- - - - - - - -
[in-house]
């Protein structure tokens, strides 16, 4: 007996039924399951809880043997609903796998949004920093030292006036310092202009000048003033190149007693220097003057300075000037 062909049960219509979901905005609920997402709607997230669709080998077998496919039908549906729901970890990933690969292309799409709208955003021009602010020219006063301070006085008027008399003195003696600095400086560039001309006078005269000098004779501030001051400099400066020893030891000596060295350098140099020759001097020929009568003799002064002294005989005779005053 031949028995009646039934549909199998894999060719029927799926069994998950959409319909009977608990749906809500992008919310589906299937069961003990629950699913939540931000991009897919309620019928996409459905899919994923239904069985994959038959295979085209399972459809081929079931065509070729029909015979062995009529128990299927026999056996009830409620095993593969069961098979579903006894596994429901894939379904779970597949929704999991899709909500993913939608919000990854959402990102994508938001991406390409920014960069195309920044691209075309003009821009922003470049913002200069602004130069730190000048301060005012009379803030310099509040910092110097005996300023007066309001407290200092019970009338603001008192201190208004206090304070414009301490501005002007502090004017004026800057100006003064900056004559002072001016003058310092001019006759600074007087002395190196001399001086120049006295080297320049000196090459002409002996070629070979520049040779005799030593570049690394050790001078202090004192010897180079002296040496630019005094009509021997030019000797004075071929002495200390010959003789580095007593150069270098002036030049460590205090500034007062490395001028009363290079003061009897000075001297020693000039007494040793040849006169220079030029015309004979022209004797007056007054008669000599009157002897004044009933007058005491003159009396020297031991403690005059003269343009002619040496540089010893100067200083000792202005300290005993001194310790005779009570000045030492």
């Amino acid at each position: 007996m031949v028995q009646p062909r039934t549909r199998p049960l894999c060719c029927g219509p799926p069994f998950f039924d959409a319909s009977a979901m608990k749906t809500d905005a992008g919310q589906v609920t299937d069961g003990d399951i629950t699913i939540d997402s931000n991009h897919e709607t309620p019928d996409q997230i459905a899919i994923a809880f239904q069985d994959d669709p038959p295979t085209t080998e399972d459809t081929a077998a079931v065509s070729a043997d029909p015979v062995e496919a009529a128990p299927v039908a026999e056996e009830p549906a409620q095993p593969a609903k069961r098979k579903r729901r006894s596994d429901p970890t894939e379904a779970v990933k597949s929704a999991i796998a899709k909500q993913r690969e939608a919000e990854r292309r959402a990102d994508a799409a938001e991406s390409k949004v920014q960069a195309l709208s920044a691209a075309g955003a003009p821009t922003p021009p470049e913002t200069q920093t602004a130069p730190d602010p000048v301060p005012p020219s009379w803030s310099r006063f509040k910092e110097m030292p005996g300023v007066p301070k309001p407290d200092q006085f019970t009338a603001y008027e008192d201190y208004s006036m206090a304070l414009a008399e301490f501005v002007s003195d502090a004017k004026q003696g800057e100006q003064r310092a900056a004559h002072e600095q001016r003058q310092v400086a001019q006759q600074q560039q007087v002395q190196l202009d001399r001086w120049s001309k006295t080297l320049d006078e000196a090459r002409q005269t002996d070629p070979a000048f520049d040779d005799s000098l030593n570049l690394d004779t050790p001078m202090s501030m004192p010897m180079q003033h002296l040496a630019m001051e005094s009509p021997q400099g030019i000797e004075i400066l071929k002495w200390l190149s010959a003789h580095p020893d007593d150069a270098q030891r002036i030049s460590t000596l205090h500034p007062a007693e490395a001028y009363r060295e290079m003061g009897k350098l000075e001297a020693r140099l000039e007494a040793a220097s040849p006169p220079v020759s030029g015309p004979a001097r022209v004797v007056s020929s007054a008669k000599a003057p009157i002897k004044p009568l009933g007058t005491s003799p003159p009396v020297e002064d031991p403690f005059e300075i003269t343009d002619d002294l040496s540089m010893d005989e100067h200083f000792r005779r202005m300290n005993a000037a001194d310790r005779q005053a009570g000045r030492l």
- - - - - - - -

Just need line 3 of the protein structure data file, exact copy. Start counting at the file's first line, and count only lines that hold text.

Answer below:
């Amino acid at each position: 007996m031949v028995q009646p062909r039934t549909r199998p049960l894999c060719c029927g219509p799926p069994f998950f039924d959409a319909s009977a979901m608990k749906t809500d905005a992008g919310q589906v609920t299937d069961g003990d399951i629950t699913i939540d997402s931000n991009h897919e709607t309620p019928d996409q997230i459905a899919i994923a809880f239904q069985d994959d669709p038959p295979t085209t080998e399972d459809t081929a077998a079931v065509s070729a043997d029909p015979v062995e496919a009529a128990p299927v039908a026999e056996e009830p549906a409620q095993p593969a609903k069961r098979k579903r729901r006894s596994d429901p970890t894939e379904a779970v990933k597949s929704a999991i796998a899709k909500q993913r690969e939608a919000e990854r292309r959402a990102d994508a799409a938001e991406s390409k949004v920014q960069a195309l709208s920044a691209a075309g955003a003009p821009t922003p021009p470049e913002t200069q920093t602004a130069p730190d602010p000048v301060p005012p020219s009379w803030s310099r006063f509040k910092e110097m030292p005996g300023v007066p301070k309001p407290d200092q006085f019970t009338a603001y008027e008192d201190y208004s006036m206090a304070l414009a008399e301490f501005v002007s003195d502090a004017k004026q003696g800057e100006q003064r310092a900056a004559h002072e600095q001016r003058q310092v400086a001019q006759q600074q560039q007087v002395q190196l202009d001399r001086w120049s001309k006295t080297l320049d006078e000196a090459r002409q005269t002996d070629p070979a000048f520049d040779d005799s000098l030593n570049l690394d004779t050790p001078m202090s501030m004192p010897m180079q003033h002296l040496a630019m001051e005094s009509p021997q400099g030019i000797e004075i400066l071929k002495w200390l190149s010959a003789h580095p020893d007593d150069a270098q030891r002036i030049s460590t000596l205090h500034p007062a007693e490395a001028y009363r060295e290079m003061g009897k350098l000075e001297a020693r140099l000039e007494a040793a220097s040849p006169p220079v020759s030029g015309p004979a001097r022209v004797v007056s020929s007054a008669k000599a003057p009157i002897k004044p009568l009933g007058t005491s003799p003159p009396v020297e002064d031991p403690f005059e300075i003269t343009d002619d002294l040496s540089m010893d005989e100067h200083f000792r005779r202005m300290n005993a000037a001194d310790r005779q005053a009570g000045r030492l």